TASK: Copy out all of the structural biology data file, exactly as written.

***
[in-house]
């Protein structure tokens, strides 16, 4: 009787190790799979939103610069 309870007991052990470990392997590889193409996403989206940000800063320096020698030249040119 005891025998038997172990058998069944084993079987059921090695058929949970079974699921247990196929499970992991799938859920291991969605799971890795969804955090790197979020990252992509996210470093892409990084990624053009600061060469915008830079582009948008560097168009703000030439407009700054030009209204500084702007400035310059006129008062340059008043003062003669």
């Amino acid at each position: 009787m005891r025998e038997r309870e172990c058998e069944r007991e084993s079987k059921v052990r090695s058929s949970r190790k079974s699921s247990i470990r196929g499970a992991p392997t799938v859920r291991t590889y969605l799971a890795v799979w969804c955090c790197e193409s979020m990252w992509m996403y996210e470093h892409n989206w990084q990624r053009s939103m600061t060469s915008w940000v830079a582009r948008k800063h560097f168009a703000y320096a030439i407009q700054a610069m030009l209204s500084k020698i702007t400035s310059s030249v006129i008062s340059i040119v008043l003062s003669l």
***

[in-house]
């Protein structure tokens, strides 16, 4: 009787190790799979939103610069 309870007991052990470990392997590889193409996403989206940000800063320096020698030249040119 005891025998038997172990058998069944084993079987059921090695058929949970079974699921247990196929499970992991799938859920291991969605799971890795969804955090790197979020990252992509996210470093892409990084990624053009600061060469915008830079582009948008560097168009703000030439407009700054030009209204500084702007400035310059006129008062340059008043003062003669």
């Amino acid at each position: 009787m005891r025998e038997r309870e172990c058998e069944r007991e084993s079987k059921v052990r090695s058929s949970r190790k079974s699921s247990i470990r196929g499970a992991p392997t799938v859920r291991t590889y969605l799971a890795v799979w969804c955090c790197e193409s979020m990252w992509m996403y996210e470093h892409n989206w990084q990624r053009s939103m600061t060469s915008w940000v830079a582009r948008k800063h560097f168009a703000y320096a030439i407009q700054a610069m030009l209204s500084k020698i702007t400035s310059s030249v006129i008062s340059i040119v008043l003062s003669l």